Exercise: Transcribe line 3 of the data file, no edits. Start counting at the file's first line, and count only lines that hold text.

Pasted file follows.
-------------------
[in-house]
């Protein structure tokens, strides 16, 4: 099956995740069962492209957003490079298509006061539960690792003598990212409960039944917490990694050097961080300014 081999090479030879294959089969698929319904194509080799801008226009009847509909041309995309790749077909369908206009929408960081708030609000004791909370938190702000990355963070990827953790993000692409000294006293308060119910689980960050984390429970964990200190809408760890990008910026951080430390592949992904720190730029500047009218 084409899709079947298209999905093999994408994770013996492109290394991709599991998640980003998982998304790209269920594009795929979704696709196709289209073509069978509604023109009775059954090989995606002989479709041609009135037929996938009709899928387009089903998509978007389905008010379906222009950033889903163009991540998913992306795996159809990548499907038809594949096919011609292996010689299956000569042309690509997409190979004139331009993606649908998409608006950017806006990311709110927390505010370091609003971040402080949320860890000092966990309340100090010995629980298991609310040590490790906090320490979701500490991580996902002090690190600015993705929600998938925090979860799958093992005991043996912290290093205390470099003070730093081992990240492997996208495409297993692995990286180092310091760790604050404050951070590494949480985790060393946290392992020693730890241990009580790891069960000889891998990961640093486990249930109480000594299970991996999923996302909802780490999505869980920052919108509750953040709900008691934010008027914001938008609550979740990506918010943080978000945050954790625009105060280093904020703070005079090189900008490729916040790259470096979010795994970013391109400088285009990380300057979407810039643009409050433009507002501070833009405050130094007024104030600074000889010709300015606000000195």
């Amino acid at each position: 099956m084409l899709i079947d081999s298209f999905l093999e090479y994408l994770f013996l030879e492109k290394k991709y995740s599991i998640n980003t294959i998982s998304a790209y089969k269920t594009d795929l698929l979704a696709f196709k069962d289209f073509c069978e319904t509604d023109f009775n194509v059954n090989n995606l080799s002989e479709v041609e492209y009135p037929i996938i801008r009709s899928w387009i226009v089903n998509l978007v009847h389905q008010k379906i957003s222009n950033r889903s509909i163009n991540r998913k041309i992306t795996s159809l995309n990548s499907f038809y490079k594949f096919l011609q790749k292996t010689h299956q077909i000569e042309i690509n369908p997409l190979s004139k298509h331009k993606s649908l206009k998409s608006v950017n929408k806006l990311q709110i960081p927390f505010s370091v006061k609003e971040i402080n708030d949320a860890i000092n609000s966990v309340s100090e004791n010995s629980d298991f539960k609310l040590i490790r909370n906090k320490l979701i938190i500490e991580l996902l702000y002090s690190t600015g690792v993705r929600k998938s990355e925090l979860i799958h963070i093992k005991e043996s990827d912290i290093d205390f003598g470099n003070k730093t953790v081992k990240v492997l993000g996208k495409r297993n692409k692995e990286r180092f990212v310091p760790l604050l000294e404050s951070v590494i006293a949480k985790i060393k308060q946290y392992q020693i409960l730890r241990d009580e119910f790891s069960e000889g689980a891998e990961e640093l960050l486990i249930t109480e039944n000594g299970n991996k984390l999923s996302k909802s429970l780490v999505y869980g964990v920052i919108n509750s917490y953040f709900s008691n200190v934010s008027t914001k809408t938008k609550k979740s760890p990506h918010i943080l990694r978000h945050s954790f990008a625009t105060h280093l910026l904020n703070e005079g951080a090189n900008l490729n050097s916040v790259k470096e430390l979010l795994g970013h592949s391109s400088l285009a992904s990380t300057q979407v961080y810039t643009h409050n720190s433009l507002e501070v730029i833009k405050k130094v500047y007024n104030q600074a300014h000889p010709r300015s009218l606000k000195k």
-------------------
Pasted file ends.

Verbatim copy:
């Amino acid at each position: 099956m084409l899709i079947d081999s298209f999905l093999e090479y994408l994770f013996l030879e492109k290394k991709y995740s599991i998640n980003t294959i998982s998304a790209y089969k269920t594009d795929l698929l979704a696709f196709k069962d289209f073509c069978e319904t509604d023109f009775n194509v059954n090989n995606l080799s002989e479709v041609e492209y009135p037929i996938i801008r009709s899928w387009i226009v089903n998509l978007v009847h389905q008010k379906i957003s222009n950033r889903s509909i163009n991540r998913k041309i992306t795996s159809l995309n990548s499907f038809y490079k594949f096919l011609q790749k292996t010689h299956q077909i000569e042309i690509n369908p997409l190979s004139k298509h331009k993606s649908l206009k998409s608006v950017n929408k806006l990311q709110i960081p927390f505010s370091v006061k609003e971040i402080n708030d949320a860890i000092n609000s966990v309340s100090e004791n010995s629980d298991f539960k609310l040590i490790r909370n906090k320490l979701i938190i500490e991580l996902l702000y002090s690190t600015g690792v993705r929600k998938s990355e925090l979860i799958h963070i093992k005991e043996s990827d912290i290093d205390f003598g470099n003070k730093t953790v081992k990240v492997l993000g996208k495409r297993n692409k692995e990286r180092f990212v310091p760790l604050l000294e404050s951070v590494i006293a949480k985790i060393k308060q946290y392992q020693i409960l730890r241990d009580e119910f790891s069960e000889g689980a891998e990961e640093l960050l486990i249930t109480e039944n000594g299970n991996k984390l999923s996302k909802s429970l780490v999505y869980g964990v920052i919108n509750s917490y953040f709900s008691n200190v934010s008027t914001k809408t938008k609550k979740s760890p990506h918010i943080l990694r978000h945050s954790f990008a625009t105060h280093l910026l904020n703070e005079g951080a090189n900008l490729n050097s916040v790259k470096e430390l979010l795994g970013h592949s391109s400088l285009a992904s990380t300057q979407v961080y810039t643009h409050n720190s433009l507002e501070v730029i833009k405050k130094v500047y007024n104030q600074a300014h000889p010709r300015s009218l606000k000195k």